A numberless horde of outlanders threatens the integrity of this great land. They will probably bring laziness, drugs and rape. Their arrows will blot out the sun. They might even eat your babies. Each week, I get up close and personal with this riff-raff so you don’t have to…

Outlander the Fourth:


Pig heads would greet her downstairs every morning, before school. Pigs and any number of other grimacing carcasses — along with vegetables, rices and spices. Mar-Mar would always pop her head in the door of the kitchen and say goodbye to her grandmother on the way out. Her family lived above their own restaurant back then. She has fond memories of growing up in Mawlamyine,(1) Burma: cooking with her grandmother, attending lessons and playing with her two best friends.(2)

There were darker elements at play however. After the chaos of 1988 her father was forced to flee the city and join the Karen resistance in the jungles. She was four. It was some years before he could return home, after much hardship. Yet the happy reunion was short-lived: her baby brother passed away, leading gradually — then rapidly — to her parents’ separation. This was to have a profound effect on Mar-Mar; she was forced to move away from her grandmother and go to Yangon,(3) to live with her father’s family. Her mother went abroad in search of her sister (Mar-Mar’s aunt) and disappeared without a trace. Until one day in 1997, after three years, she was back, standing there in the porch. She had discovered the whereabouts of her sister in Thailand and wished to live with her. But she wanted her daughters to come too.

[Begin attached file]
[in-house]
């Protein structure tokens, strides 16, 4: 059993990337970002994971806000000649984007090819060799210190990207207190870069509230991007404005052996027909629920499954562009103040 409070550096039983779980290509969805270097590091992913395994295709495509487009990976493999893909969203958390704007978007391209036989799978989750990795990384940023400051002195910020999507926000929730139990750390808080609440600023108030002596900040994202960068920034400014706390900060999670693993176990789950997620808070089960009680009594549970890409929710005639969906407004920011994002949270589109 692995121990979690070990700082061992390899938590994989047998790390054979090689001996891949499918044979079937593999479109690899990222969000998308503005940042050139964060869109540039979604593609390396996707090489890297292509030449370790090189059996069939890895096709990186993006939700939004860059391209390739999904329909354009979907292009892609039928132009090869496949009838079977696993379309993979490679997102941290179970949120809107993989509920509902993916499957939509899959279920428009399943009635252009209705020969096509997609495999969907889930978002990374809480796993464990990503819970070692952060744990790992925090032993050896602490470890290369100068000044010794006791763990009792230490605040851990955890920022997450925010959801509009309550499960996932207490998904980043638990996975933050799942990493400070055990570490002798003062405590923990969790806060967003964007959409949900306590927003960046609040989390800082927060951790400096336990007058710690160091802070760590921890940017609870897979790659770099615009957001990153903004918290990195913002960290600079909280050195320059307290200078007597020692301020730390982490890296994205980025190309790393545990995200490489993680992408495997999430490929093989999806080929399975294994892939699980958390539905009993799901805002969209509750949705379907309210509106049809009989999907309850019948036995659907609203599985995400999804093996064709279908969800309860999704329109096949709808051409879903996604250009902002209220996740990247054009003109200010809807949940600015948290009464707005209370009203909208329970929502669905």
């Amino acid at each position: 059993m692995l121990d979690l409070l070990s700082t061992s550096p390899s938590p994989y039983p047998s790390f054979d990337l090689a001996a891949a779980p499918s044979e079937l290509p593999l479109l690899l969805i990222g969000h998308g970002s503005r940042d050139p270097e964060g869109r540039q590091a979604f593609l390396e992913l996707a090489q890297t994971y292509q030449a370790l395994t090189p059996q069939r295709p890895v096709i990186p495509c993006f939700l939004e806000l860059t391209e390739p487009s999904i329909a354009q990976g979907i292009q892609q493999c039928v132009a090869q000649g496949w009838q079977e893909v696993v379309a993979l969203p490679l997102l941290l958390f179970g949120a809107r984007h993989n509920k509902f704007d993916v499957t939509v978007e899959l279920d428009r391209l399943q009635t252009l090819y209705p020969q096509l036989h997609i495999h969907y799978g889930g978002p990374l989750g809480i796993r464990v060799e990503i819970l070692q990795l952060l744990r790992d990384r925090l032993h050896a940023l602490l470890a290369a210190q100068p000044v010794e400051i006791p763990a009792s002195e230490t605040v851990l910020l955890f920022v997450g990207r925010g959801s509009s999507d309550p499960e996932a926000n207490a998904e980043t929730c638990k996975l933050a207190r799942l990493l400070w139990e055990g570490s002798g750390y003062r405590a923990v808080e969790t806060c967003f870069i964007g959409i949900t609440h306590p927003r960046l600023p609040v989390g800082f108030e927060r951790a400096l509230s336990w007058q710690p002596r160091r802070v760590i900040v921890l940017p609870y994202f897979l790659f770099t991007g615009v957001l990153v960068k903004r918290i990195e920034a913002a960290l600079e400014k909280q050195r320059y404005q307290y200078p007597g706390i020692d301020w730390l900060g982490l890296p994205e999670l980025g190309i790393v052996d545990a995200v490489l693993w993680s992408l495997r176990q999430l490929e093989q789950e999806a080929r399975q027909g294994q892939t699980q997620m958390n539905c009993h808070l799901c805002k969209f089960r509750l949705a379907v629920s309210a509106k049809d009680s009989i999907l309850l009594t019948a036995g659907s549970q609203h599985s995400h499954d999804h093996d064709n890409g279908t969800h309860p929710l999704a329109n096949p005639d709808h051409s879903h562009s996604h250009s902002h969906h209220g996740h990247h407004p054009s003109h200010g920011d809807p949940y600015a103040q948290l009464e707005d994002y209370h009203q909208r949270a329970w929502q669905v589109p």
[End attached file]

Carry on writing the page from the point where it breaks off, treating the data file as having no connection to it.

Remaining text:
This caused considerable controversy in the household. It was finally decided that the youngest could not possibly go along — she was only six — but, grudgingly, they allowed Mar-Mar to choose herself. The sprightly thirteen-year-old grabbed at adventure with both hands.

In many ways this journey was the making of Mar-Mar, but it was certainly not a romantic adventure: churning forest rivers, human smugglers, corrupt military, narrowly-escaped sexual exploitation, Anne Frank-like safe houses, twitchy border guards, gnawing hunger and stowaway road trips paved the path to the Thai refugee camp where her auntie was to be found. And shortly after arriving: anticlimax. Camp was no promised land. Mar-Mar found it not merely bleak but unendurably boring. And so, not without risk, she made her way to the capital — Bangkok.

She spoke little about this city, but was glad when given the chance to leave it.

Today Mar-Mar lives in Milwaukee and works for Hunger Task Force. She met an Iraqi refugee, through work, and married him. He now runs a thriving furniture store and they are well known in the area, especially among Middle-Easterners. They have a young son who has just begun school. In many ways they could be considered a poster couple for the refugee community in Wisconsin. And she still cooks all the time,(4) for events and for friends, never forgetting those old recipes she learned in her Grandmother’s kitchen in Mawlamyine.

(1) Known as Moulmein during British rule, it had served as the capital during the initial conquests. It is perhaps best known in the West for being the setting of George Orwell’s short story Shooting an Elephant and from Rudyard Kipling’s poem Mandalay.

(2) A little girl and a little boy, who she always thought she would marry, as did his parents. He would be a general and she a teacher. Nothing of this childhood dream materialized.

(3) Rendered by the colonists as ‘Rangoon’, it is a former capital and the most populous city in Burma.

(4) Having mastered Burmese cuisine at a young age, she has since added many Thai, Middle-Eastern and Japanese dishes to her repertoire.